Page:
Categories
Featured Indie Horror Indie Horror Creation Indie horror writers Lifestyle

Interview with Award Winning Author and Teacher Richard Thomas

Richard Thomas is an award-winning author of seven books: three novels—Disintegration and Breaker (Penguin Random House Alibi), as well as Transubstantiate (Otherworld Publications); three short story collections—Staring into the Abyss (Kraken Press), Herniated Roots (Snubnose Press), and Tribulations (Cemetery Dance); and one novella in The Soul Standard (Dzanc Books). With over 150 stories published, his credits include The Best Horror of the Year (Volume Eleven), Cemetery Dance (twice), Behold!: Oddities, Curiosities and Undefinable Wonders (Bram Stoker winner), PANK, storySouth, Gargoyle, Weird Fiction Review, Midwestern Gothic, Shallow Creek, The Seven Deadliest, Gutted: Beautiful Horror Stories, Qualia Nous, Chiral Mad (numbers 2-4), PRISMS, Pantheon, and Shivers VI (with Stephen King and Peter Straub). He has won contests at ChiZine and One Buck Horror, has received five Pushcart Prize nominations, and has been long-listed for Best Horror of the Year six times. He was also the editor of four anthologies: The New Black and Exigencies (Dark House Press), The Lineup: 20 Provocative Women Writers (Black Lawrence Press) and Burnt Tongues (Medallion Press) with Chuck Palahniuk. He has been nominated for the Bram Stoker, Shirley Jackson, and Thriller awards. In his spare time he is a columnist at Lit Reactor. He was the Editor-in-Chief at Dark House Press and Gamut Magazine. His agent is Paula Munier at Talcott Notch. For more information visit www.whatdoesnotkillme.com.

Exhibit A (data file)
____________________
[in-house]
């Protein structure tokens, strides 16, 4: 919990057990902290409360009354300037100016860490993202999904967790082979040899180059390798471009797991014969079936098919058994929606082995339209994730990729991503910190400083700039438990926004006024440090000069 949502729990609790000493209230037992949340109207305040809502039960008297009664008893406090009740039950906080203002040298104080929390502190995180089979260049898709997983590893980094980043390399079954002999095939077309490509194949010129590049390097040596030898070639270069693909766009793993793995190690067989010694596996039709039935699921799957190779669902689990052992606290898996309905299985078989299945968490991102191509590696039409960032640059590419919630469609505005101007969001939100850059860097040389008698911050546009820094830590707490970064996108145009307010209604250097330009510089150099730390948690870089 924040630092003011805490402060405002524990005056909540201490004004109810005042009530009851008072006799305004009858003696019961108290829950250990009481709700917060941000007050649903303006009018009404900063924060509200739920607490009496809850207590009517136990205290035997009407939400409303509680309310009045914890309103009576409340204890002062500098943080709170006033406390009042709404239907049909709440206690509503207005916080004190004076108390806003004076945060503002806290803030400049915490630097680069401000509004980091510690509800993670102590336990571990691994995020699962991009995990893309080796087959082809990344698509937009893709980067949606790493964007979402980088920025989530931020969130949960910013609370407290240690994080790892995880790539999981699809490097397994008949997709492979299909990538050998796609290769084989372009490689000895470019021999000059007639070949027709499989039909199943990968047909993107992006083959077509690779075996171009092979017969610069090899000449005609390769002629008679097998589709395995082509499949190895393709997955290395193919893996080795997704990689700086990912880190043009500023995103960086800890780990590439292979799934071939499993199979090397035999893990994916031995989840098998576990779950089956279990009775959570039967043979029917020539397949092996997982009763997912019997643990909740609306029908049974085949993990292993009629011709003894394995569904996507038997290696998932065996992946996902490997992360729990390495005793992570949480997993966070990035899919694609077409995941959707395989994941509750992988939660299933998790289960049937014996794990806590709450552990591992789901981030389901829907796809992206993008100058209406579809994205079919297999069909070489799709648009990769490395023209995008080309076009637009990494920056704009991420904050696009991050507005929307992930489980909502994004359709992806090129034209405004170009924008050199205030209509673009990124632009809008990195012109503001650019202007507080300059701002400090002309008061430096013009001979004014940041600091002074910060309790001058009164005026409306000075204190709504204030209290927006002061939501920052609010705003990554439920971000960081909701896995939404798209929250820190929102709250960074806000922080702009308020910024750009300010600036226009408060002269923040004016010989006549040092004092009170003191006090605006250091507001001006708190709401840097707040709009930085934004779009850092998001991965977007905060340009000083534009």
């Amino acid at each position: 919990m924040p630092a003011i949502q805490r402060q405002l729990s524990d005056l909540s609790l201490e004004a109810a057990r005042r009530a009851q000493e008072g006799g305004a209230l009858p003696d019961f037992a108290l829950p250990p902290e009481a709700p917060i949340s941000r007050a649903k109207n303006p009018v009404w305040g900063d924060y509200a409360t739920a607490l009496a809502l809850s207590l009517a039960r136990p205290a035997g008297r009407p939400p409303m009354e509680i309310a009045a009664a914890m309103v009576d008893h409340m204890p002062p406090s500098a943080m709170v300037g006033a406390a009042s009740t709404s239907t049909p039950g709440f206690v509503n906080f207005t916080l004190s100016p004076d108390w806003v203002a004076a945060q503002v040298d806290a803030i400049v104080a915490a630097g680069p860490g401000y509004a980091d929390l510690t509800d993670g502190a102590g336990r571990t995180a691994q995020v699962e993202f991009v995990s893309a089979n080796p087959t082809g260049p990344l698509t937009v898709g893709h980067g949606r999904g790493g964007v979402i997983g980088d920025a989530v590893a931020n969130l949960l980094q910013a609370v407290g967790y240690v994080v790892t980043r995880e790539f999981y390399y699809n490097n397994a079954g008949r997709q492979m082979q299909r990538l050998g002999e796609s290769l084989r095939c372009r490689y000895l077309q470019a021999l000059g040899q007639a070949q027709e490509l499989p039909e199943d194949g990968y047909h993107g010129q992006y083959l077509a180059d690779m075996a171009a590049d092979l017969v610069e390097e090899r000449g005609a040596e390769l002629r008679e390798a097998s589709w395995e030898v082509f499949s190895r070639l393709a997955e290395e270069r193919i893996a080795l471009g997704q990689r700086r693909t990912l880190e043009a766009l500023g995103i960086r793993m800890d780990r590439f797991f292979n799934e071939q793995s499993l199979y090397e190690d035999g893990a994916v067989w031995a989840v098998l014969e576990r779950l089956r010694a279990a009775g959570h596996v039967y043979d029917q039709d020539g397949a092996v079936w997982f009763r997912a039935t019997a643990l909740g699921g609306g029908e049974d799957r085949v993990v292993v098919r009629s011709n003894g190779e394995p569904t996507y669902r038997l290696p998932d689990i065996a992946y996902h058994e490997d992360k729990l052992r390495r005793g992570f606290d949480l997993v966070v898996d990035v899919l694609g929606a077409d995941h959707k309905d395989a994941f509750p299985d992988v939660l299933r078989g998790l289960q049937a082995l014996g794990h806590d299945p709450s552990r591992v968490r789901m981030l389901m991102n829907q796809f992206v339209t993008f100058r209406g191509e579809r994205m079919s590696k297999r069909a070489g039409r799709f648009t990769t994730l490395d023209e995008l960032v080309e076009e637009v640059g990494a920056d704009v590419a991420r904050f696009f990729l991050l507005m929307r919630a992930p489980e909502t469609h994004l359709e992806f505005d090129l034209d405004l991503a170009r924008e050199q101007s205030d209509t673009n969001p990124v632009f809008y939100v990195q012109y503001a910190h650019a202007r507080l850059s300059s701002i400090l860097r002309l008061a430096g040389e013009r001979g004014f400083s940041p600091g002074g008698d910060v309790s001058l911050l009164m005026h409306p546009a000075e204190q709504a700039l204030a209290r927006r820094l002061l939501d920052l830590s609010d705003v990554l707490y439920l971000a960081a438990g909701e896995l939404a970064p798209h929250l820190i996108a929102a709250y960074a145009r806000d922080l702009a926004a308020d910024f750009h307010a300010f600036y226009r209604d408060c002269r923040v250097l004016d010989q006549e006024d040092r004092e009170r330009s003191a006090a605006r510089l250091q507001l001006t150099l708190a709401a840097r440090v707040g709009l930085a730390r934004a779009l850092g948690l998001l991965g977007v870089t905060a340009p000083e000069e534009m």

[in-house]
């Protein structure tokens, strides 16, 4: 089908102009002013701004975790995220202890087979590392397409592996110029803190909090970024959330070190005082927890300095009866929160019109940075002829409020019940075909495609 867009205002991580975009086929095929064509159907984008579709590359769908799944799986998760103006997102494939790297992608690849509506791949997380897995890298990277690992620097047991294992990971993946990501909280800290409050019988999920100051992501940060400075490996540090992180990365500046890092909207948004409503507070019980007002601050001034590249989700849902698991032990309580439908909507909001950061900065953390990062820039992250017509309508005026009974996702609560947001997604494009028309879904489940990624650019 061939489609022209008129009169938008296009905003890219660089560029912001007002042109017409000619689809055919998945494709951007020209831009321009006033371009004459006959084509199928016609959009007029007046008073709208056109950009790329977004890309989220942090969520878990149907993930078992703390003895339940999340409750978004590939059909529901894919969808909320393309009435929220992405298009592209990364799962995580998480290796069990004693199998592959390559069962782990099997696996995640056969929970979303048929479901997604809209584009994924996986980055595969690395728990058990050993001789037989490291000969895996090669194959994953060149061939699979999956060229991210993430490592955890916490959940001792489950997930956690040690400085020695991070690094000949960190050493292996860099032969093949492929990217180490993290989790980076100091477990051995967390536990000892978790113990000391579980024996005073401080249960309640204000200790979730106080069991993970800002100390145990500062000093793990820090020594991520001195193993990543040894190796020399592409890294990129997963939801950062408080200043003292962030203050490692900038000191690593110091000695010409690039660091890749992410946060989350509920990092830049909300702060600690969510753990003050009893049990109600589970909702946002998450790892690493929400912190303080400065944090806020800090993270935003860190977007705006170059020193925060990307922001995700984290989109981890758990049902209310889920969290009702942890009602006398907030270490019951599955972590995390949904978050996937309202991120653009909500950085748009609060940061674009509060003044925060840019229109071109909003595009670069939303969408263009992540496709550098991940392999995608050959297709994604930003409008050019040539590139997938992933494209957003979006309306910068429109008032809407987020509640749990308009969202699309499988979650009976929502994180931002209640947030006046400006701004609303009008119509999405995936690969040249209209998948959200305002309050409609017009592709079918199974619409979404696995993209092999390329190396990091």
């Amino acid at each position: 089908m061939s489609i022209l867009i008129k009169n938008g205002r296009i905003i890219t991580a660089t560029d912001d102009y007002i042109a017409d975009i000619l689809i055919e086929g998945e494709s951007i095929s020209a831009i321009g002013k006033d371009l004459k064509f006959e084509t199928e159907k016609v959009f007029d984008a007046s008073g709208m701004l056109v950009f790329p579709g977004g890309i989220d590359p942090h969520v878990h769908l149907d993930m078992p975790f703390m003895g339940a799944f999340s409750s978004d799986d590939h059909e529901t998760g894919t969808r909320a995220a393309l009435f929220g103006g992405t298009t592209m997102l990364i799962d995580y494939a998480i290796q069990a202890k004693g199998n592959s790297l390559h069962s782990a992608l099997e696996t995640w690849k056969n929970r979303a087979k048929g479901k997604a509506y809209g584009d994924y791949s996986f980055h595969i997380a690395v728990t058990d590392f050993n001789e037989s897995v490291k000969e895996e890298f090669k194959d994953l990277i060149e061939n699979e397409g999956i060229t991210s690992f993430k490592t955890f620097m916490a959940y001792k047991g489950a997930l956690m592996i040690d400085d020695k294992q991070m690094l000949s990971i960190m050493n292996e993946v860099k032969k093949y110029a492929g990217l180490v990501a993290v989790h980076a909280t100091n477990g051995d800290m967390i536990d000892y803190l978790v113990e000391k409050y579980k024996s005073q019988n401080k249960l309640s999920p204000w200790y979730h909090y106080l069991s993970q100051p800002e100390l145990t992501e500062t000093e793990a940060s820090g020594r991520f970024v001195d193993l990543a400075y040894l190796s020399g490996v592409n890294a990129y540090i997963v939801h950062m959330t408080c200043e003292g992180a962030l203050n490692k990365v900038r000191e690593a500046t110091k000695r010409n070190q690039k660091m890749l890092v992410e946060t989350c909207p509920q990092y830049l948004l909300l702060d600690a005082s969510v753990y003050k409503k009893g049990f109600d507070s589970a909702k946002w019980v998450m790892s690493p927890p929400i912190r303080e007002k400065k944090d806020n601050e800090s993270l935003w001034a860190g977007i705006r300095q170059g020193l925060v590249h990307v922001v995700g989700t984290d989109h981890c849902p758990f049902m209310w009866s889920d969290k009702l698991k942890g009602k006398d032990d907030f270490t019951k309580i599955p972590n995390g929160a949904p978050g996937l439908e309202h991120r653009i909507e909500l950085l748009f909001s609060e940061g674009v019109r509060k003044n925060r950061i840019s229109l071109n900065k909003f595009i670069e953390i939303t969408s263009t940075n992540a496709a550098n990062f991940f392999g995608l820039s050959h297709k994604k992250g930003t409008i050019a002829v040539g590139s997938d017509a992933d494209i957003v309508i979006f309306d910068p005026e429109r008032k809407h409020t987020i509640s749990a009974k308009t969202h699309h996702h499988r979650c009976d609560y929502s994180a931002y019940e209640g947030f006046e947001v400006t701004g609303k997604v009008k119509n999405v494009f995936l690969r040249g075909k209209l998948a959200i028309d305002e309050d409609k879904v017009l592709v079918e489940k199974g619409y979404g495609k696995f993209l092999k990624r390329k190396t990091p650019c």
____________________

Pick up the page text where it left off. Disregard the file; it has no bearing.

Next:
Christmas Horror Book Cover

PB: We talk to a fair amount of new writers – What tips would you give yourself if you could go back to when you started based on what you know now?